The results of a six-month study in the UK have been published, and this is good news for all fans of the four-day work week.
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In June 2022, 61 UK organizations embarked on a six-month trial of a four-day work week. Employees had their working hours reduced by 20 percent without a change in wages, and performance was monitored closely by experts.
Now, the results of the study show how employee well-being has improved, retention has increased, and sickness has decreased—all without compromising profits.
The study was conducted by a team of scientists from the University of Cambridge, Boston College and the Autonomy think tank. Some 2,900 employees were involved in industries ranging from IT and financial services to healthcare and even a fish and chip shop.
Even halfway through the experiment, things looked good, with many companies reporting positive intermediate results. The upbeat reports came after a similar pilot program in North America and Ireland. However, the full results of the UK study, which is the largest to date and the first to include in-depth exploratory interviews with staff and executives, were eagerly awaited.
“The method of this pilot project has allowed our researchers to go beyond surveys and examine in detail how companies are making it work in the field,” said Dr David Frain of the University of Cambridge in a statement.
Compared to the start of their probationary period, 71 percent of employees reported lower levels of “burnout” with a 4-day work week, and 39 percent said they experienced less stress. Employees also reported improved work-life balance, with 62% finding it easier to balance work and socializing, and 60% feeling better able to balance work and caregiving responsibilities.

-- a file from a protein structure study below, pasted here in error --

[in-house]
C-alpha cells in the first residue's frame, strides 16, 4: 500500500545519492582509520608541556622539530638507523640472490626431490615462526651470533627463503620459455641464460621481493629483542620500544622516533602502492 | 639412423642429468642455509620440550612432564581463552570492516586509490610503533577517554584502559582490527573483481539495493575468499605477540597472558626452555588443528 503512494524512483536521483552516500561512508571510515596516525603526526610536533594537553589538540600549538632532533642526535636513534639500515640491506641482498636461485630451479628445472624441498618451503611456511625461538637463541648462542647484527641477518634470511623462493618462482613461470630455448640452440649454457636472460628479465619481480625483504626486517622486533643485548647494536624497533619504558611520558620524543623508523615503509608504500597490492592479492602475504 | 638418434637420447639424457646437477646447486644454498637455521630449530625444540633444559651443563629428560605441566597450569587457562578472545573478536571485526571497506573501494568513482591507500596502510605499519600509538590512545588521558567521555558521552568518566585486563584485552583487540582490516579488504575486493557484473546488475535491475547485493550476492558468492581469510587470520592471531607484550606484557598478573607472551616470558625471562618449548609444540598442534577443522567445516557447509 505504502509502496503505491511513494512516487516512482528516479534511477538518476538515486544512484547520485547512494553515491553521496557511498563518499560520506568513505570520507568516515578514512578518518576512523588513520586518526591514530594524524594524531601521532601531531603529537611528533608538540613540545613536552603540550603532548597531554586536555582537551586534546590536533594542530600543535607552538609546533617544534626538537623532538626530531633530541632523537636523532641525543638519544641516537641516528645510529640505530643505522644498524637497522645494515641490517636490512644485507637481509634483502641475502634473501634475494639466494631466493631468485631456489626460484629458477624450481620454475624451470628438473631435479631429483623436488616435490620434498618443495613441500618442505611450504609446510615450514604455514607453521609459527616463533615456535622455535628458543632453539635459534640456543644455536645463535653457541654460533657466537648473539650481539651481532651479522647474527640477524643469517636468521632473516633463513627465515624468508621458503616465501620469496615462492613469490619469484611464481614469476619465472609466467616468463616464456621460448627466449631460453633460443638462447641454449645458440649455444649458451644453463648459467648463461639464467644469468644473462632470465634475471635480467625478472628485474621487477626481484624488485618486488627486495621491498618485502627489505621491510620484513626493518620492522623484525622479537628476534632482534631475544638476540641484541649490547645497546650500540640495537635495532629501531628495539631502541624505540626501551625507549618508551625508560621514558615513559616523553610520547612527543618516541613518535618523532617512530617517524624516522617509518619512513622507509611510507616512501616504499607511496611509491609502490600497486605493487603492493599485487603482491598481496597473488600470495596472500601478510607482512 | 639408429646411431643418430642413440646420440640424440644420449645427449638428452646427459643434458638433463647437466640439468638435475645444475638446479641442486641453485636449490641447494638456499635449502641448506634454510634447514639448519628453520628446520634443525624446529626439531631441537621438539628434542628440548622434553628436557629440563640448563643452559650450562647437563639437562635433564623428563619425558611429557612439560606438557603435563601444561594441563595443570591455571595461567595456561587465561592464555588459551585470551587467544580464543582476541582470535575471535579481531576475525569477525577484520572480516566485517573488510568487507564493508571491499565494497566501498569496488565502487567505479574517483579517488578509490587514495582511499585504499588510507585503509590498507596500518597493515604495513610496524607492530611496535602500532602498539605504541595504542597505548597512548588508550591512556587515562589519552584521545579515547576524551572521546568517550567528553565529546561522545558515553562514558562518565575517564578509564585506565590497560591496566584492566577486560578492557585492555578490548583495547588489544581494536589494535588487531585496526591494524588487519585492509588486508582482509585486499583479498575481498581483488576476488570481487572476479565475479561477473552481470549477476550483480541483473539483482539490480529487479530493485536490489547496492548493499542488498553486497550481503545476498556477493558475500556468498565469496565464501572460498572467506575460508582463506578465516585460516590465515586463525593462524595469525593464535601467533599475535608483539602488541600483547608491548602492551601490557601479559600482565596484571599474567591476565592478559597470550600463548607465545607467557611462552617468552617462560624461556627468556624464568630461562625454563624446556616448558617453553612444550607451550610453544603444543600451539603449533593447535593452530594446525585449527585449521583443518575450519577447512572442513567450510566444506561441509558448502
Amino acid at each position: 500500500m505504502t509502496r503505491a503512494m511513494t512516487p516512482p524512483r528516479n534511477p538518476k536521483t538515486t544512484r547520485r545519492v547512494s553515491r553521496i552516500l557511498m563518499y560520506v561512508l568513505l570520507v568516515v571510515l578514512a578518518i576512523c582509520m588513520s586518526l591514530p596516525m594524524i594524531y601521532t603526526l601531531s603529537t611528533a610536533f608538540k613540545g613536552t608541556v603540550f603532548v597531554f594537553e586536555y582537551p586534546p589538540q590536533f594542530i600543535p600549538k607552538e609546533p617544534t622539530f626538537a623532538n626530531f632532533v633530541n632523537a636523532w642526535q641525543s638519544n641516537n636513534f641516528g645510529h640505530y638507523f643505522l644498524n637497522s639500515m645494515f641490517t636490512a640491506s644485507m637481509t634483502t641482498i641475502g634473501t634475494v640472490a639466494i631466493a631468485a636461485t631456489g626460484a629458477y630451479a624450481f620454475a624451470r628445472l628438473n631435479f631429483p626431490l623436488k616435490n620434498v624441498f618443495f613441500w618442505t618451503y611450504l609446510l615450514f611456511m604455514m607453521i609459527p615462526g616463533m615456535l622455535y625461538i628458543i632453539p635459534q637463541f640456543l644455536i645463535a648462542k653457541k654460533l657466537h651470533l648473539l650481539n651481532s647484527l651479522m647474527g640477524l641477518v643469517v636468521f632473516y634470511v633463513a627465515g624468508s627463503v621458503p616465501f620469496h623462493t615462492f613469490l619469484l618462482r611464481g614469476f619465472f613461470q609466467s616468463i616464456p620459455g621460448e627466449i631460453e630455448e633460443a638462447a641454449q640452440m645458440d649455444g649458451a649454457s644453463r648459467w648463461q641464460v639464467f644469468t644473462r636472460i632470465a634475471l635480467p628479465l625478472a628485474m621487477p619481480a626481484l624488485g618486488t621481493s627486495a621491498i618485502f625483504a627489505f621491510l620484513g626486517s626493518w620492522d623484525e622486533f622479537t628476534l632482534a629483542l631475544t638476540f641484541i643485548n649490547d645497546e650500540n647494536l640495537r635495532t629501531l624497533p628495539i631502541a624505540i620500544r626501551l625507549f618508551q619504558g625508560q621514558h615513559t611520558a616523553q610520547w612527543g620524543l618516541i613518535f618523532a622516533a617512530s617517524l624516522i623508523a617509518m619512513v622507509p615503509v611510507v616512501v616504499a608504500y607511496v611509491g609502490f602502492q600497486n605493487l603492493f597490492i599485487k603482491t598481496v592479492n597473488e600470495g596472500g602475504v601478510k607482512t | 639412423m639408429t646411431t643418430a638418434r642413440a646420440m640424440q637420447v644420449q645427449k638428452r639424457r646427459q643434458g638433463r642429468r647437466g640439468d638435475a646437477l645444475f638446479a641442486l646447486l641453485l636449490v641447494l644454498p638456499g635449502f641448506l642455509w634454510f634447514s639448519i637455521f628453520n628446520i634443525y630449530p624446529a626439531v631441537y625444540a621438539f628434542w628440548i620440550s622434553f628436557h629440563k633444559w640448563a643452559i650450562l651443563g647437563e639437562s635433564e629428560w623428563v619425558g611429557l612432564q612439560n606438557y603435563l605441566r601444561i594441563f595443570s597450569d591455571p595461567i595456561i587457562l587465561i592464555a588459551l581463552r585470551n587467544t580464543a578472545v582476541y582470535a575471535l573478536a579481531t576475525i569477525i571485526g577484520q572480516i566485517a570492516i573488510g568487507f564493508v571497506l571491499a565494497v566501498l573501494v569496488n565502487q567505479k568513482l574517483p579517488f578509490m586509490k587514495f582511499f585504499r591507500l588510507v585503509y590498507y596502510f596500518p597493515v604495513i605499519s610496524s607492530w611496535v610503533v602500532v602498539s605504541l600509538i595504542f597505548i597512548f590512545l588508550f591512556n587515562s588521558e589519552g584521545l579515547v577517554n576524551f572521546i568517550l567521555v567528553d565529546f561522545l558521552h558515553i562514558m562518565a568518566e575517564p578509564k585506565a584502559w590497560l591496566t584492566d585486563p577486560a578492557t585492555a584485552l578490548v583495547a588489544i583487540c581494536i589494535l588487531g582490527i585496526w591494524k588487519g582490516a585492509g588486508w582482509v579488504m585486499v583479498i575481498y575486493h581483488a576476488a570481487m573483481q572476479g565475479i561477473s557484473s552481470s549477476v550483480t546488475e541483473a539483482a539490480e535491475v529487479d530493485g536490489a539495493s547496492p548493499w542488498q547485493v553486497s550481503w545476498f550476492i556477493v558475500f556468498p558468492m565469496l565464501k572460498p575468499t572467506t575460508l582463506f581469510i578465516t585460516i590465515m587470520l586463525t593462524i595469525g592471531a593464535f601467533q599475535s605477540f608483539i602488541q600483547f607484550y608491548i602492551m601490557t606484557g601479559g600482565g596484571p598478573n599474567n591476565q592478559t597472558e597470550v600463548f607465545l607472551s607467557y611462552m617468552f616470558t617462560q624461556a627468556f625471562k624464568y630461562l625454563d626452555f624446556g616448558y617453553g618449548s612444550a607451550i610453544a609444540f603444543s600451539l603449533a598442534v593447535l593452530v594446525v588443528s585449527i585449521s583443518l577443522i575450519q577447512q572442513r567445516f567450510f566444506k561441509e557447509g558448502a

This reported improvement in well-being was also confirmed in the sickness and employee retention results, with participating companies reporting a 65% reduction in sick days and a 57% reduction in employees quitting their jobs.
On top of everything else, the company’s revenue actually increased slightly during the test, averaging 1.4 percent, so the changes didn’t seem to hurt performance.
Perhaps unsurprisingly, 92 percent of the participating companies said they were willing to continue with the program, with 18 of them already confirming that the change had become permanent.
“We are very encouraged by the results, which show that companies are turning the four-day workweek from a dream into a realistic policy in many ways with multiple benefits,” Frain said.
“Before the trial, many wondered if we would see an increase in productivity to compensate for the reduction in working hours, but that is exactly what we found,” added colleague Professor Brendan Burchell, who led the work at the University of Cambridge.
Companies were flexible in how they implemented the reduction in working hours. For example, one restaurant ensured that their working week averaged 32 hours throughout the year, maintaining longer opening hours in the summer and much shorter hours in the winter. Managers have also taken steps to maximize employee time during the shorter week, such as reducing the number of meetings and improving handoff processes at the end of the day.
“When we ask employers, many of them are convinced that the four-day work week will continue,” Burchell said. “Personally, it was inspiring for me to just talk to so many optimistic people over the past six months. A four-day work week means a better work and family life for so many people.”